Poor Kenyans lose out in the regulated retail oil market

The rise in Kerosene prices will eat deep into household budgets of the low earners. Photo/PHOEBE OKALL

The lowest paid Kenyans have emerged the biggest losers in the newly regulated oil market as fuel dealers increased Kerosene and diesel prices to compensate for losses arising from low cap of motor fuel.

Oil marketers have increased the price of a litre of diesel by Sh2 and that of kerosene by up to Sh5 as they lowered the motor petrol by Sh4.50 a litre in compliance with the government price list that will run until January.

While easing the burden on middle class Kenyans, the rise in Kerosene prices will eat deep into household budgets of the low earners who rely on the commodity for lighting and cooking while expensive diesel is unlikely to ease pressure on the runway transport costs .

More money

“Marketers are happier now as they will make more money. Kerosene went up by Sh6 and diesel is up by Sh2 per litre,” said an executive at Gapco Oil, who requested not to be named.

OiLibya expressed similar comments, arguing that diesel prices in the wholesale market had risen from Sh76.50 a litre to Sh84.50 following the government directive, setting the stage for a fresh review at the retail pump stations.

The price movements are set to raise questions over the effectiveness of the price control regime in curbing the price volatility of petroleum products that has eroded Kenya’s competitiveness in regional markets and wrecked household budgets, especially of poor homes.

The Ministry of Energy announced Tuesday that that a litre of diesel will retail at a maximum price of Sh87.45 until January 14—a price that was higher than the previous rate of about Sh85 at pump stations outside the Nairobi’s Central Business District.

A spot-check by the Business Daily showed that most stations have already increased their diesel prices to Sh87 and OilLibya reckon that the impact of the elevated wholesale prices will be felt at the pump in coming days.

It set maximum Kerosene prices at Sh75.83 a litre in Nairobi and Sh78.04 in Kisumu up from about Sh70. Oil dealers have started adjusting their prices upwards with some stations in Nairobi selling the product at Sh75.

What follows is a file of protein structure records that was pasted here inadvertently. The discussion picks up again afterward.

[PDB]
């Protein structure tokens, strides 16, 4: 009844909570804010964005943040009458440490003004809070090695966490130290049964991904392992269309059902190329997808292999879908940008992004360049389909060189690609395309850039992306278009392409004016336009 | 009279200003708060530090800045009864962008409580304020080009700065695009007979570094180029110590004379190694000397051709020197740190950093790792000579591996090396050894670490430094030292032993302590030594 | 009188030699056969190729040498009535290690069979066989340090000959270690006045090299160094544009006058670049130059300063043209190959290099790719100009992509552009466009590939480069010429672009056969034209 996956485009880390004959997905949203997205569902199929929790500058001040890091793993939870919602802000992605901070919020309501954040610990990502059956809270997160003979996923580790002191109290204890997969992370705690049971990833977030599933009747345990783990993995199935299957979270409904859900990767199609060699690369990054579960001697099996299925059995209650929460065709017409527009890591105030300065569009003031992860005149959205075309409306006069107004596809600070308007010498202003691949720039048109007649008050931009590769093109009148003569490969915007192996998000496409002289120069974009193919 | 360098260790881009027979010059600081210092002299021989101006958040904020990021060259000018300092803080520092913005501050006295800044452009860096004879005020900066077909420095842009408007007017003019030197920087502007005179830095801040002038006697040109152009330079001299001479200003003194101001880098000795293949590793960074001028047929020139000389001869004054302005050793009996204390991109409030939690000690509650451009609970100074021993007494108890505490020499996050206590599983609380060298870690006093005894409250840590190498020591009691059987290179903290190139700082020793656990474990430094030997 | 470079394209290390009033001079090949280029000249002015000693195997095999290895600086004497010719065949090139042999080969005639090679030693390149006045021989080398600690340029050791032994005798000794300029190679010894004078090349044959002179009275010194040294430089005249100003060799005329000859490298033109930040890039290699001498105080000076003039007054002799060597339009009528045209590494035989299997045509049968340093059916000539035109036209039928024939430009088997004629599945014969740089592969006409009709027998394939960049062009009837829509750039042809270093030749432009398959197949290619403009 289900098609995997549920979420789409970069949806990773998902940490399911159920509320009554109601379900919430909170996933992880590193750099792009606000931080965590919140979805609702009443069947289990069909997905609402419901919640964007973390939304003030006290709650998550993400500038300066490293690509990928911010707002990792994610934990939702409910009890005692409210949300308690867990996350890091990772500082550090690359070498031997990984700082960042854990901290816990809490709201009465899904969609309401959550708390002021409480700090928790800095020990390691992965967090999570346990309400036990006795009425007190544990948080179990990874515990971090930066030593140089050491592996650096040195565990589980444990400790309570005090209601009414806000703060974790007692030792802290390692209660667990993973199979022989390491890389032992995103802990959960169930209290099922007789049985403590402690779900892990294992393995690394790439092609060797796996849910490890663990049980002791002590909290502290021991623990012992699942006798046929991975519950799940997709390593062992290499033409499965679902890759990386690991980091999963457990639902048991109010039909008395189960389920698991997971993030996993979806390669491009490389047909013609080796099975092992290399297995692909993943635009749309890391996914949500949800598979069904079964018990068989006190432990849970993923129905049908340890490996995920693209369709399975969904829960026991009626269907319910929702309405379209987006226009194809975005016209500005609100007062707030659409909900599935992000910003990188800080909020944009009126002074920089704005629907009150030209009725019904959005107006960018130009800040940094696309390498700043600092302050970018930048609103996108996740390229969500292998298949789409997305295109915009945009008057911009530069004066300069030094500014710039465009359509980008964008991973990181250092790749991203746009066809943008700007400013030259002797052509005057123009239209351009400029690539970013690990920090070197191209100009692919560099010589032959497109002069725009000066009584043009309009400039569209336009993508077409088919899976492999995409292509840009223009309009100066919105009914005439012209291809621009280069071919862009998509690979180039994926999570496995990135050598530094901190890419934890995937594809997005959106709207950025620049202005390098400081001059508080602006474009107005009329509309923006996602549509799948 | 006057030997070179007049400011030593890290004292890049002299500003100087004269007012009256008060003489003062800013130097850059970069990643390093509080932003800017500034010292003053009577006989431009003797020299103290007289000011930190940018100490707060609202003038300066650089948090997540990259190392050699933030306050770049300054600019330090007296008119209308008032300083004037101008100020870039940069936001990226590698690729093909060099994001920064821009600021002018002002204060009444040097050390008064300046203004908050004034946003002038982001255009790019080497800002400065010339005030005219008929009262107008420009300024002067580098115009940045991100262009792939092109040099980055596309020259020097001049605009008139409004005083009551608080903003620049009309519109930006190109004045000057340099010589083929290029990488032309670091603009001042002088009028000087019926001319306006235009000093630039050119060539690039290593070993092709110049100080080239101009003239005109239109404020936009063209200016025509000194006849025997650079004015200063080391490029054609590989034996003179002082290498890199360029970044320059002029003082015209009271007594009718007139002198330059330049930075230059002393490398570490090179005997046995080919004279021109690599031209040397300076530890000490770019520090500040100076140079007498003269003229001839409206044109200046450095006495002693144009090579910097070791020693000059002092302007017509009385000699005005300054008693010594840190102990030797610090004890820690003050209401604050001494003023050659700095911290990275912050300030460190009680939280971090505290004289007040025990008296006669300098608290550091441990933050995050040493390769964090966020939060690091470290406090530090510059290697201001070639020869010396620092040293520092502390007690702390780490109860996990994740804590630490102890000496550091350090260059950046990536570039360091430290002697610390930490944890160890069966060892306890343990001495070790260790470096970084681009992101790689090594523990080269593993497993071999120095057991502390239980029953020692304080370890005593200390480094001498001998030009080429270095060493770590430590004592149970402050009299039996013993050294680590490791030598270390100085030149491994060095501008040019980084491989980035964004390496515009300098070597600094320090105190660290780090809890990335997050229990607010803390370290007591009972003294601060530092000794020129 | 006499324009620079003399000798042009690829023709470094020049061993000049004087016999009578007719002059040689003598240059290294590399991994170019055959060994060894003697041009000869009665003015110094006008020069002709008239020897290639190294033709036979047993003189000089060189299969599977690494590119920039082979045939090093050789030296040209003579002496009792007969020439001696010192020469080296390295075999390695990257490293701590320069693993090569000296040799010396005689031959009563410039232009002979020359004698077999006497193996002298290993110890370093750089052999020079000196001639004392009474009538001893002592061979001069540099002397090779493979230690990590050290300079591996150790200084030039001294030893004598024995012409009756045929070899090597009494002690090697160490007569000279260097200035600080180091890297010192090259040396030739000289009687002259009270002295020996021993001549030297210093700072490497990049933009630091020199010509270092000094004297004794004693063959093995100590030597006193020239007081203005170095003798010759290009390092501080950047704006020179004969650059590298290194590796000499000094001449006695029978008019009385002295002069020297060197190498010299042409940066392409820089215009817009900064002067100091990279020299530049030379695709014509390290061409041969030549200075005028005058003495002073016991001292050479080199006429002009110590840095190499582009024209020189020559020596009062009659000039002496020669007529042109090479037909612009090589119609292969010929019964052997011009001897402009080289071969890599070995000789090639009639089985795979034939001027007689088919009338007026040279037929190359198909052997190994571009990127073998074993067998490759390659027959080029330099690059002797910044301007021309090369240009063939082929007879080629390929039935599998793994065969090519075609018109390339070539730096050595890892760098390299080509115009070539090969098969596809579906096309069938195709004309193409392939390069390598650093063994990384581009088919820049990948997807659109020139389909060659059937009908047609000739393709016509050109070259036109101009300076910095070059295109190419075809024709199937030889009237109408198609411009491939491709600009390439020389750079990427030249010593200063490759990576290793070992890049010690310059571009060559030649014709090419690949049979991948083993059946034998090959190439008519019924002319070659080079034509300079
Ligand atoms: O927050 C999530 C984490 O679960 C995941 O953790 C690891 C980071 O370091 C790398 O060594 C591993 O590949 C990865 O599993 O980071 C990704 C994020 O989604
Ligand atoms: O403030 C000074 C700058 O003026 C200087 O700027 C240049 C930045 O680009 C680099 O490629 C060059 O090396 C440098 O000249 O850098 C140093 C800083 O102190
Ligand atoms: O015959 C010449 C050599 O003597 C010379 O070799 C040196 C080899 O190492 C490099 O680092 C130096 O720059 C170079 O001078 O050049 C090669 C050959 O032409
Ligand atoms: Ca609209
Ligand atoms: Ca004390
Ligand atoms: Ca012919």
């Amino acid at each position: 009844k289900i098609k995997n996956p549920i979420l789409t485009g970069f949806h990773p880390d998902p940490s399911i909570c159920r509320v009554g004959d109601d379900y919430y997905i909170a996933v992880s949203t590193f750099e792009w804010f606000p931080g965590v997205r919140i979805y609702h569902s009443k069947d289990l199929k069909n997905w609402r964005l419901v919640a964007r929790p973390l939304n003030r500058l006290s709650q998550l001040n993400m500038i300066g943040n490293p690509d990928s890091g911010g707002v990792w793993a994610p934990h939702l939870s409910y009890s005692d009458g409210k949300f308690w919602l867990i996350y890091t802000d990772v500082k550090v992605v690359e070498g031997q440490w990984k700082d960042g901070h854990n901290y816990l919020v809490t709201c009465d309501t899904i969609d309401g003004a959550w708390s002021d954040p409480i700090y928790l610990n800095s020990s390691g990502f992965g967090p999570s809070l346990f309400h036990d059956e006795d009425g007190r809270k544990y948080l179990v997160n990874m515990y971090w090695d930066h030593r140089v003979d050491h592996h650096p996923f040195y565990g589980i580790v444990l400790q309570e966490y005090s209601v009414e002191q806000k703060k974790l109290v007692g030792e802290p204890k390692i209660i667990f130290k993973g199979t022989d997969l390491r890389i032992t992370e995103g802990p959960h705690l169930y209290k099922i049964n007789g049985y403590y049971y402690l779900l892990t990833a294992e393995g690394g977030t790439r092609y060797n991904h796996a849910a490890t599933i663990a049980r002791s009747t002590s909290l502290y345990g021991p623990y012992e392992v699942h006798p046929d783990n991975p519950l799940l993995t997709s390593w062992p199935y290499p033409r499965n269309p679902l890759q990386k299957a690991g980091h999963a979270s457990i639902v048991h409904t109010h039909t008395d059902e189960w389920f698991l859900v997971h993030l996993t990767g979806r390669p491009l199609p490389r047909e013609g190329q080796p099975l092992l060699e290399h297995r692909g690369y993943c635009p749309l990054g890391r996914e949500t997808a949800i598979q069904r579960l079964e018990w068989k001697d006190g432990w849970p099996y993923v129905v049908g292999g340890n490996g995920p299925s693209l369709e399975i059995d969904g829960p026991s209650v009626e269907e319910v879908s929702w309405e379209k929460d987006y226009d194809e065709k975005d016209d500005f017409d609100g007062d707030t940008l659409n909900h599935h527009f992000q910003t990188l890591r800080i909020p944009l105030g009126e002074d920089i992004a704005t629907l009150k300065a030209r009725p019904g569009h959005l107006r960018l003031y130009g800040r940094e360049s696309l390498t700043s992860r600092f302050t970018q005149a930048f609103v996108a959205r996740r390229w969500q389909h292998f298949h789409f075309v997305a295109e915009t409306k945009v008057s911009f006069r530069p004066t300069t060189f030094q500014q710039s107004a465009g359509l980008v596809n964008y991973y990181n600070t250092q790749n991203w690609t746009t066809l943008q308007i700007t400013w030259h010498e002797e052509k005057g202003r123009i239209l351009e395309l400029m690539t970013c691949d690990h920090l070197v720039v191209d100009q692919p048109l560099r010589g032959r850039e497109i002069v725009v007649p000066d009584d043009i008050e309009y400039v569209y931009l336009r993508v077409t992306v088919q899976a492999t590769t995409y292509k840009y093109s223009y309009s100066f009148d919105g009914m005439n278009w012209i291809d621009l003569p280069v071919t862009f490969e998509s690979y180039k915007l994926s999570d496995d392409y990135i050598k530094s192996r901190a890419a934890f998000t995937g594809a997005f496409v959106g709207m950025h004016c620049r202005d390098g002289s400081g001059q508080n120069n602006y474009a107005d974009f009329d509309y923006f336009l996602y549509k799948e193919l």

But petrol prices that had risen to Sh100 in Nairobi have now receded to Sh94.30 following the government directive.

“We have followed them to the dot,” said David Ohana, the general manager for KenolKobil said on Thursday of the government price list.

Energy analysts say that the government price schedule gives room for the marketers to compensate for the losses in the petrol segment with increments in the diesel and kerosene segment as well as upcountry service stations.

Diesel accounts for about 40 per cent of the petrol products sold in Kenya, according the Petroleum Institute for East Africa (PIEA)—a signal that the price increments will be enough to compensate for losses in the motor petrol that accounts for 15 per cent of the sold products.

Kerosene accounts for about 7.9 per cent of the products.

“Nairobi consumers who have always been used to balance losses in Western Kenya markets are gainers,” said George Wachira, a director at Petroleum Focus Consultants—a local energy consultancy firm.

Under the new pricing structure, upcountry prices will be influenced by their distance from Mombasa—which hosts the country’s petroleum refinery and port—with those furthest from the port city such as Kisumu and Eldoret bearing the heaviest price burden.

For instance, a litre of regular petrol will retail at Sh91.08 in Mombasa compared to Sh96.19 and Sh96.25 in Eldoret and Kisumu respectively.

This is a departure from the past where petrol prices have been on demand levels with Nairobi facing steeper prices compared to Western Kenya.

The regional prices is also set to re-ignite the class debate as a huge chunk of Kenya’s middle class resides in the capital yet they face a less price burden to western and northern Kenya where prices are steepest.

The expensive fuel and cooking gas prices helped reverse the downward inflation trend as the cost of living measure has been falling from July on reduced food and mobile airtime prices—that saw the month on month inflation fall from 3.88 per cent in May to the 3.09 per cent in October.

Inflation stood at 3.84 per cent in November.

Pump prices have risen from Sh85.50 a litre in Nairobi in June as dealers adjusted the prices upwards to match the rise in global crude prices, high freight charges, a weak local currency and inefficiencies in the supply chain.

Cooking gas — which has been excluded from the state controls-- has risen from Sh2, 000 to Sh2, 900 for 13 kg container.

This has seen motorists and manufacturers dig deeper into their pockets to meet their high fuel price with the low income and the middle class paying more for lighting kerosene and cooking gas respectively.

The new pricing schedule is expected to drastically alter the landscape of Kenya’s oil market and place the country in the same bracket as South Africa and Tanzania where price controls have been place since the boom in commodity prices.

In Kenya, price controls in the petroleum market were abolished in 1994, and past attempts to reintroduce them have been unsuccessful.

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